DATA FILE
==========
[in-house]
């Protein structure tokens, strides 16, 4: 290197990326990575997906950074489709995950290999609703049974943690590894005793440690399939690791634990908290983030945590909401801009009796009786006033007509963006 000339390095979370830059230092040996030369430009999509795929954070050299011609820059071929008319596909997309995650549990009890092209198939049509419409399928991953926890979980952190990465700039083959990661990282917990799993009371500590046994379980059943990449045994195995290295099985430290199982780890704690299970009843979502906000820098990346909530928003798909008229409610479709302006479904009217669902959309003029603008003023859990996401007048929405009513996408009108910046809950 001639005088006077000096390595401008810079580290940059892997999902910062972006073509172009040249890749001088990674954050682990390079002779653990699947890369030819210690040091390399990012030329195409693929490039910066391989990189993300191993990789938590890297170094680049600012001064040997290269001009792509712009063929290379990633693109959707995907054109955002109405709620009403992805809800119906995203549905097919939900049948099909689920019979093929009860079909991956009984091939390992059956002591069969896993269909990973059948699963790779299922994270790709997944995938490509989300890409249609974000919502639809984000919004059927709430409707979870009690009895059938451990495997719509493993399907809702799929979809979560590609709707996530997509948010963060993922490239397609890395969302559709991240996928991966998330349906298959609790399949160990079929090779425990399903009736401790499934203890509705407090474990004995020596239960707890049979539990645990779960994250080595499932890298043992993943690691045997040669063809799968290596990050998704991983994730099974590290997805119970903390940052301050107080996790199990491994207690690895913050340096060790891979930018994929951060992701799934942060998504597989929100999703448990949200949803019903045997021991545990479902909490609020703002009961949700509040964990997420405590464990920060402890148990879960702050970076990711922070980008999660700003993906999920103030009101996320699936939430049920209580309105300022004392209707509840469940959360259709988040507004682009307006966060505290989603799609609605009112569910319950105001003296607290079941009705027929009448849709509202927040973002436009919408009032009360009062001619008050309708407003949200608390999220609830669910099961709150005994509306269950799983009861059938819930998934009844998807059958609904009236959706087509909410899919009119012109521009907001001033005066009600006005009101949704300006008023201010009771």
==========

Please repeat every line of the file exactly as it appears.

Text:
[in-house]
């Protein structure tokens, strides 16, 4: 290197990326990575997906950074489709995950290999609703049974943690590894005793440690399939690791634990908290983030945590909401801009009796009786006033007509963006 000339390095979370830059230092040996030369430009999509795929954070050299011609820059071929008319596909997309995650549990009890092209198939049509419409399928991953926890979980952190990465700039083959990661990282917990799993009371500590046994379980059943990449045994195995290295099985430290199982780890704690299970009843979502906000820098990346909530928003798909008229409610479709302006479904009217669902959309003029603008003023859990996401007048929405009513996408009108910046809950 001639005088006077000096390595401008810079580290940059892997999902910062972006073509172009040249890749001088990674954050682990390079002779653990699947890369030819210690040091390399990012030329195409693929490039910066391989990189993300191993990789938590890297170094680049600012001064040997290269001009792509712009063929290379990633693109959707995907054109955002109405709620009403992805809800119906995203549905097919939900049948099909689920019979093929009860079909991956009984091939390992059956002591069969896993269909990973059948699963790779299922994270790709997944995938490509989300890409249609974000919502639809984000919004059927709430409707979870009690009895059938451990495997719509493993399907809702799929979809979560590609709707996530997509948010963060993922490239397609890395969302559709991240996928991966998330349906298959609790399949160990079929090779425990399903009736401790499934203890509705407090474990004995020596239960707890049979539990645990779960994250080595499932890298043992993943690691045997040669063809799968290596990050998704991983994730099974590290997805119970903390940052301050107080996790199990491994207690690895913050340096060790891979930018994929951060992701799934942060998504597989929100999703448990949200949803019903045997021991545990479902909490609020703002009961949700509040964990997420405590464990920060402890148990879960702050970076990711922070980008999660700003993906999920103030009101996320699936939430049920209580309105300022004392209707509840469940959360259709988040507004682009307006966060505290989603799609609605009112569910319950105001003296607290079941009705027929009448849709509202927040973002436009919408009032009360009062001619008050309708407003949200608390999220609830669910099961709150005994509306269950799983009861059938819930998934009844998807059958609904009236959706087509909410899919009119012109521009907001001033005066009600006005009101949704300006008023201010009771």